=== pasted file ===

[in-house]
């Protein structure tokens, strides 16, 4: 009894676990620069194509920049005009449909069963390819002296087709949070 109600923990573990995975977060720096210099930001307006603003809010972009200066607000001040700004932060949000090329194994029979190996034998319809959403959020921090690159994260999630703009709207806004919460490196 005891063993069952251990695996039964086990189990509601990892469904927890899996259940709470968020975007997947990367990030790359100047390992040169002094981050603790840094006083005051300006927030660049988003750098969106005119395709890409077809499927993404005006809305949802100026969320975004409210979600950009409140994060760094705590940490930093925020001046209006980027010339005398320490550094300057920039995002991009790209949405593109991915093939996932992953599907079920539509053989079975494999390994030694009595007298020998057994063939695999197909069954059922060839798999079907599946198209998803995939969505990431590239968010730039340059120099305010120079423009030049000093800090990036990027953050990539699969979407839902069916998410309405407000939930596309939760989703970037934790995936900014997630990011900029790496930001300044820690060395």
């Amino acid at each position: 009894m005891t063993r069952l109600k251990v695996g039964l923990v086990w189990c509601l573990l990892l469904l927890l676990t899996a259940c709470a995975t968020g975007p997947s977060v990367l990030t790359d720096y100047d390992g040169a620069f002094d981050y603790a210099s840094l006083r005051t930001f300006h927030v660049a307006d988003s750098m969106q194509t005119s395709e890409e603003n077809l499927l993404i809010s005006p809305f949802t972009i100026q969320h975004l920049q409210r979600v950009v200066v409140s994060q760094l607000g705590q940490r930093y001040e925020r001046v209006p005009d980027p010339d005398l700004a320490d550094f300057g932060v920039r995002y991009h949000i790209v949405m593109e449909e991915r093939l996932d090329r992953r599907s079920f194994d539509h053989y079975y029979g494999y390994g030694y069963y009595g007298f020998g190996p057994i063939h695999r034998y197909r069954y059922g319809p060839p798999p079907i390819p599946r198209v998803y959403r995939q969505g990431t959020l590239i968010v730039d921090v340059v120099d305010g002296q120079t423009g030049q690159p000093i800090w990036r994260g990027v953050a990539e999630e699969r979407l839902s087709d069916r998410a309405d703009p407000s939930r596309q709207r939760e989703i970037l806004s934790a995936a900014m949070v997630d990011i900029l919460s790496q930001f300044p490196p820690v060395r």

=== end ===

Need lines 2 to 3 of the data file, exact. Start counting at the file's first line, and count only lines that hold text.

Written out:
């Protein structure tokens, strides 16, 4: 009894676990620069194509920049005009449909069963390819002296087709949070 109600923990573990995975977060720096210099930001307006603003809010972009200066607000001040700004932060949000090329194994029979190996034998319809959403959020921090690159994260999630703009709207806004919460490196 005891063993069952251990695996039964086990189990509601990892469904927890899996259940709470968020975007997947990367990030790359100047390992040169002094981050603790840094006083005051300006927030660049988003750098969106005119395709890409077809499927993404005006809305949802100026969320975004409210979600950009409140994060760094705590940490930093925020001046209006980027010339005398320490550094300057920039995002991009790209949405593109991915093939996932992953599907079920539509053989079975494999390994030694009595007298020998057994063939695999197909069954059922060839798999079907599946198209998803995939969505990431590239968010730039340059120099305010120079423009030049000093800090990036990027953050990539699969979407839902069916998410309405407000939930596309939760989703970037934790995936900014997630990011900029790496930001300044820690060395």
């Amino acid at each position: 009894m005891t063993r069952l109600k251990v695996g039964l923990v086990w189990c509601l573990l990892l469904l927890l676990t899996a259940c709470a995975t968020g975007p997947s977060v990367l990030t790359d720096y100047d390992g040169a620069f002094d981050y603790a210099s840094l006083r005051t930001f300006h927030v660049a307006d988003s750098m969106q194509t005119s395709e890409e603003n077809l499927l993404i809010s005006p809305f949802t972009i100026q969320h975004l920049q409210r979600v950009v200066v409140s994060q760094l607000g705590q940490r930093y001040e925020r001046v209006p005009d980027p010339d005398l700004a320490d550094f300057g932060v920039r995002y991009h949000i790209v949405m593109e449909e991915r093939l996932d090329r992953r599907s079920f194994d539509h053989y079975y029979g494999y390994g030694y069963y009595g007298f020998g190996p057994i063939h695999r034998y197909r069954y059922g319809p060839p798999p079907i390819p599946r198209v998803y959403r995939q969505g990431t959020l590239i968010v730039d921090v340059v120099d305010g002296q120079t423009g030049q690159p000093i800090w990036r994260g990027v953050a990539e999630e699969r979407l839902s087709d069916r998410a309405d703009p407000s939930r596309q709207r939760e989703i970037l806004s934790a995936a900014m949070v997630d990011i900029l919460s790496q930001f300044p490196p820690v060395r």